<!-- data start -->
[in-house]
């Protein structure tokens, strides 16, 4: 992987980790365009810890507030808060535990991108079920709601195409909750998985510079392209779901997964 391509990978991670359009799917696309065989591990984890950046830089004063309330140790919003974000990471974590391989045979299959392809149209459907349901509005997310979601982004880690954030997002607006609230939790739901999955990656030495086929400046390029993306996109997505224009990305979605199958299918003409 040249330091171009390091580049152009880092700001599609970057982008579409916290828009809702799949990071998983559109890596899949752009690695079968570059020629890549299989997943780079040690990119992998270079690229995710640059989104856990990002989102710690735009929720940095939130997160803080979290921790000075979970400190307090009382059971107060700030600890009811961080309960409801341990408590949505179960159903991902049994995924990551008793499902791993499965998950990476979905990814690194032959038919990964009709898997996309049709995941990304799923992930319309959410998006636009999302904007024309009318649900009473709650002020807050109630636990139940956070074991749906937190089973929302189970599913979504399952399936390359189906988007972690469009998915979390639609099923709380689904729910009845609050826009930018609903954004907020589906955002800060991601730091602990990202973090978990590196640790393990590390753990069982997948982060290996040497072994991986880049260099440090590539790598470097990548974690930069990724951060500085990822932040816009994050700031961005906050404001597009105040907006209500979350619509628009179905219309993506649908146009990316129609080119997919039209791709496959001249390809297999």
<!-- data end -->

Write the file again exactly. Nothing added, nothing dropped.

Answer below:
[in-house]
């Protein structure tokens, strides 16, 4: 992987980790365009810890507030808060535990991108079920709601195409909750998985510079392209779901997964 391509990978991670359009799917696309065989591990984890950046830089004063309330140790919003974000990471974590391989045979299959392809149209459907349901509005997310979601982004880690954030997002607006609230939790739901999955990656030495086929400046390029993306996109997505224009990305979605199958299918003409 040249330091171009390091580049152009880092700001599609970057982008579409916290828009809702799949990071998983559109890596899949752009690695079968570059020629890549299989997943780079040690990119992998270079690229995710640059989104856990990002989102710690735009929720940095939130997160803080979290921790000075979970400190307090009382059971107060700030600890009811961080309960409801341990408590949505179960159903991902049994995924990551008793499902791993499965998950990476979905990814690194032959038919990964009709898997996309049709995941990304799923992930319309959410998006636009999302904007024309009318649900009473709650002020807050109630636990139940956070074991749906937190089973929302189970599913979504399952399936390359189906988007972690469009998915979390639609099923709380689904729910009845609050826009930018609903954004907020589906955002800060991601730091602990990202973090978990590196640790393990590390753990069982997948982060290996040497072994991986880049260099440090590539790598470097990548974690930069990724951060500085990822932040816009994050700031961005906050404001597009105040907006209500979350619509628009179905219309993506649908146009990316129609080119997919039209791709496959001249390809297999």